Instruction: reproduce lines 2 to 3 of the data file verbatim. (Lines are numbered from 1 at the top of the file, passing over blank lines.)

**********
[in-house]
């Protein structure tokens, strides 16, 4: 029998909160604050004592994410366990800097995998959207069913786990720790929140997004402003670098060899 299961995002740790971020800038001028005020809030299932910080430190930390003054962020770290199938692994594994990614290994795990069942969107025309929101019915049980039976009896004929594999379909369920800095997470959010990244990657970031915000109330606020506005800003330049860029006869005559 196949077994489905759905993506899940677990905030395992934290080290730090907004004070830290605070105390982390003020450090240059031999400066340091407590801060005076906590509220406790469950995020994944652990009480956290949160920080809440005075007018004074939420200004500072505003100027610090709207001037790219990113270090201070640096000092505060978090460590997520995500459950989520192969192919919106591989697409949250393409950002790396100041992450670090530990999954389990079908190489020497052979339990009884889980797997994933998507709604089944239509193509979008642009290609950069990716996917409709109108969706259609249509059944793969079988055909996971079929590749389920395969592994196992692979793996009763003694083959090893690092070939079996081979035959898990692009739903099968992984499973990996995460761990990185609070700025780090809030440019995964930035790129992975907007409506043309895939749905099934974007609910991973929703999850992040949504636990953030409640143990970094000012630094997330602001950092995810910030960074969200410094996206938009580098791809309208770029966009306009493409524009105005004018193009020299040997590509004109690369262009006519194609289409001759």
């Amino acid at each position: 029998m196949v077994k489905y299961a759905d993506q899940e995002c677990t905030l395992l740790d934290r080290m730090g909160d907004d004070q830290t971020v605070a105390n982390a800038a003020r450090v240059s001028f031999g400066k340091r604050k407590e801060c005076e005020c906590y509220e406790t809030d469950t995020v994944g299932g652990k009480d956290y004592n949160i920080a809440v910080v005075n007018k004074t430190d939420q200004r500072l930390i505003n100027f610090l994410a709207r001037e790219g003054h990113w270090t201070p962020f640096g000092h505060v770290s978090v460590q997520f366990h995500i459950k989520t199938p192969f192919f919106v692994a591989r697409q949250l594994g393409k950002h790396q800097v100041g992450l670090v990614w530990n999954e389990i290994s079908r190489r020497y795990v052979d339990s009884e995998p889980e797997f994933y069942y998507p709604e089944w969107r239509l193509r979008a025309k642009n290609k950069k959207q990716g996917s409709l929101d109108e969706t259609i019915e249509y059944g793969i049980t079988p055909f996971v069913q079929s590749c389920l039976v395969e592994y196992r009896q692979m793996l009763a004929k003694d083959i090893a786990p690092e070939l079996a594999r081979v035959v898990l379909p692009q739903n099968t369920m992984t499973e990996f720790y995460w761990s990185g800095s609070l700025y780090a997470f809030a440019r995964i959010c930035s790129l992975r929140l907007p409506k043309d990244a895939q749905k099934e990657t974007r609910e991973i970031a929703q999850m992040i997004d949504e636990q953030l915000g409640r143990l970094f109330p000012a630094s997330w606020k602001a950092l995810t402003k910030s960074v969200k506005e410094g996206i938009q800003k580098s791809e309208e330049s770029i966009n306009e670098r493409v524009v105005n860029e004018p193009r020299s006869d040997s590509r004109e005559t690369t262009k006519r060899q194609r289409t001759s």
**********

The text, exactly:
């Protein structure tokens, strides 16, 4: 029998909160604050004592994410366990800097995998959207069913786990720790929140997004402003670098060899 299961995002740790971020800038001028005020809030299932910080430190930390003054962020770290199938692994594994990614290994795990069942969107025309929101019915049980039976009896004929594999379909369920800095997470959010990244990657970031915000109330606020506005800003330049860029006869005559 196949077994489905759905993506899940677990905030395992934290080290730090907004004070830290605070105390982390003020450090240059031999400066340091407590801060005076906590509220406790469950995020994944652990009480956290949160920080809440005075007018004074939420200004500072505003100027610090709207001037790219990113270090201070640096000092505060978090460590997520995500459950989520192969192919919106591989697409949250393409950002790396100041992450670090530990999954389990079908190489020497052979339990009884889980797997994933998507709604089944239509193509979008642009290609950069990716996917409709109108969706259609249509059944793969079988055909996971079929590749389920395969592994196992692979793996009763003694083959090893690092070939079996081979035959898990692009739903099968992984499973990996995460761990990185609070700025780090809030440019995964930035790129992975907007409506043309895939749905099934974007609910991973929703999850992040949504636990953030409640143990970094000012630094997330602001950092995810910030960074969200410094996206938009580098791809309208770029966009306009493409524009105005004018193009020299040997590509004109690369262009006519194609289409001759």
């Amino acid at each position: 029998m196949v077994k489905y299961a759905d993506q899940e995002c677990t905030l395992l740790d934290r080290m730090g909160d907004d004070q830290t971020v605070a105390n982390a800038a003020r450090v240059s001028f031999g400066k340091r604050k407590e801060c005076e005020c906590y509220e406790t809030d469950t995020v994944g299932g652990k009480d956290y004592n949160i920080a809440v910080v005075n007018k004074t430190d939420q200004r500072l930390i505003n100027f610090l994410a709207r001037e790219g003054h990113w270090t201070p962020f640096g000092h505060v770290s978090v460590q997520f366990h995500i459950k989520t199938p192969f192919f919106v692994a591989r697409q949250l594994g393409k950002h790396q800097v100041g992450l670090v990614w530990n999954e389990i290994s079908r190489r020497y795990v052979d339990s009884e995998p889980e797997f994933y069942y998507p709604e089944w969107r239509l193509r979008a025309k642009n290609k950069k959207q990716g996917s409709l929101d109108e969706t259609i019915e249509y059944g793969i049980t079988p055909f996971v069913q079929s590749c389920l039976v395969e592994y196992r009896q692979m793996l009763a004929k003694d083959i090893a786990p690092e070939l079996a594999r081979v035959v898990l379909p692009q739903n099968t369920m992984t499973e990996f720790y995460w761990s990185g800095s609070l700025y780090a997470f809030a440019r995964i959010c930035s790129l992975r929140l907007p409506k043309d990244a895939q749905k099934e990657t974007r609910e991973i970031a929703q999850m992040i997004d949504e636990q953030l915000g409640r143990l970094f109330p000012a630094s997330w606020k602001a950092l995810t402003k910030s960074v969200k506005e410094g996206i938009q800003k580098s791809e309208e330049s770029i966009n306009e670098r493409v524009v105005n860029e004018p193009r020299s006869d040997s590509r004109e005559t690369t262009k006519r060899q194609r289409t001759s």